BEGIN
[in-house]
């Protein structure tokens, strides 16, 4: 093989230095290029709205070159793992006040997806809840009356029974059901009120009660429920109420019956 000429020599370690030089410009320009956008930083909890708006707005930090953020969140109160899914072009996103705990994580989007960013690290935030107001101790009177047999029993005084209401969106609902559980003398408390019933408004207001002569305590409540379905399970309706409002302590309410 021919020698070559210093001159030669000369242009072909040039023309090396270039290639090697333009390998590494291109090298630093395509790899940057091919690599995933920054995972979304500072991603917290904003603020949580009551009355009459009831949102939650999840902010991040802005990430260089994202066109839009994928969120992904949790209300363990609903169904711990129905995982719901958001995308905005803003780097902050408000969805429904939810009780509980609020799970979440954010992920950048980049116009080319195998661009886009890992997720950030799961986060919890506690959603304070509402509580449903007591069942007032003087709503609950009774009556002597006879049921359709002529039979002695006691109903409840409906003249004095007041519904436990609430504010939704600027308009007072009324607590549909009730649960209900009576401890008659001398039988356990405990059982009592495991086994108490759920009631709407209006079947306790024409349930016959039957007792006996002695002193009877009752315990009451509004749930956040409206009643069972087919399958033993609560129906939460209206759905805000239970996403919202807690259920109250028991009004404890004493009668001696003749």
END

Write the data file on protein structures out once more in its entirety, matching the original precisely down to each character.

[in-house]
């Protein structure tokens, strides 16, 4: 093989230095290029709205070159793992006040997806809840009356029974059901009120009660429920109420019956 000429020599370690030089410009320009956008930083909890708006707005930090953020969140109160899914072009996103705990994580989007960013690290935030107001101790009177047999029993005084209401969106609902559980003398408390019933408004207001002569305590409540379905399970309706409002302590309410 021919020698070559210093001159030669000369242009072909040039023309090396270039290639090697333009390998590494291109090298630093395509790899940057091919690599995933920054995972979304500072991603917290904003603020949580009551009355009459009831949102939650999840902010991040802005990430260089994202066109839009994928969120992904949790209300363990609903169904711990129905995982719901958001995308905005803003780097902050408000969805429904939810009780509980609020799970979440954010992920950048980049116009080319195998661009886009890992997720950030799961986060919890506690959603304070509402509580449903007591069942007032003087709503609950009774009556002597006879049921359709002529039979002695006691109903409840409906003249004095007041519904436990609430504010939704600027308009007072009324607590549909009730649960209900009576401890008659001398039988356990405990059982009592495991086994108490759920009631709407209006079947306790024409349930016959039957007792006996002695002193009877009752315990009451509004749930956040409206009643069972087919399958033993609560129906939460209206759905805000239970996403919202807690259920109250028991009004404890004493009668001696003749």